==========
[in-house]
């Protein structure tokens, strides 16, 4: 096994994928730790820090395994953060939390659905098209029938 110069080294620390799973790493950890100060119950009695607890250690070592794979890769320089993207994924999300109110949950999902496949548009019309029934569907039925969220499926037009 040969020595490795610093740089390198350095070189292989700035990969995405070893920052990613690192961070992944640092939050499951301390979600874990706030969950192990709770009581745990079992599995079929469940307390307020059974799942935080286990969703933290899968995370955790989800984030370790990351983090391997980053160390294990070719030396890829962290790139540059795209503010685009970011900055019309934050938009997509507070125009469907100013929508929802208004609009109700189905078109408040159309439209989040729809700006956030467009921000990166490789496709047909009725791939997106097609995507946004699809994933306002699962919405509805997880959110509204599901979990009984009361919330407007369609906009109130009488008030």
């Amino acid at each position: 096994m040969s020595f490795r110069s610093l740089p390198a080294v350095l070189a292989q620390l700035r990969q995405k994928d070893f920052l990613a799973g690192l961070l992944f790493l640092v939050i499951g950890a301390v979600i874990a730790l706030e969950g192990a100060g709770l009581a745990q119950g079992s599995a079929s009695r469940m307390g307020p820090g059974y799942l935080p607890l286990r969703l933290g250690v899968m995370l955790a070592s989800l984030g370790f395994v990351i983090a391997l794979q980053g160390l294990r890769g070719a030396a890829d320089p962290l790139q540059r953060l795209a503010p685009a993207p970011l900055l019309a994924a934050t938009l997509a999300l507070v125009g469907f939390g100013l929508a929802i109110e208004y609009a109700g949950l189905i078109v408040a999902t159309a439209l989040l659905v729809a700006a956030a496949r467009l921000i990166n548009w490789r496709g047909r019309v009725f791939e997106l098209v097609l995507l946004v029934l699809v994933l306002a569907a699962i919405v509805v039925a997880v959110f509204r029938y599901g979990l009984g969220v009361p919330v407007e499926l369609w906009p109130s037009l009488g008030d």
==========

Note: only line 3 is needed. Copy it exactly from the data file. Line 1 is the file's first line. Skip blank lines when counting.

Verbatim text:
């Amino acid at each position: 096994m040969s020595f490795r110069s610093l740089p390198a080294v350095l070189a292989q620390l700035r990969q995405k994928d070893f920052l990613a799973g690192l961070l992944f790493l640092v939050i499951g950890a301390v979600i874990a730790l706030e969950g192990a100060g709770l009581a745990q119950g079992s599995a079929s009695r469940m307390g307020p820090g059974y799942l935080p607890l286990r969703l933290g250690v899968m995370l955790a070592s989800l984030g370790f395994v990351i983090a391997l794979q980053g160390l294990r890769g070719a030396a890829d320089p962290l790139q540059r953060l795209a503010p685009a993207p970011l900055l019309a994924a934050t938009l997509a999300l507070v125009g469907f939390g100013l929508a929802i109110e208004y609009a109700g949950l189905i078109v408040a999902t159309a439209l989040l659905v729809a700006a956030a496949r467009l921000i990166n548009w490789r496709g047909r019309v009725f791939e997106l098209v097609l995507l946004v029934l699809v994933l306002a569907a699962i919405v509805v039925a997880v959110f509204r029938y599901g979990l009984g969220v009361p919330v407007e499926l369609w906009p109130s037009l009488g008030d």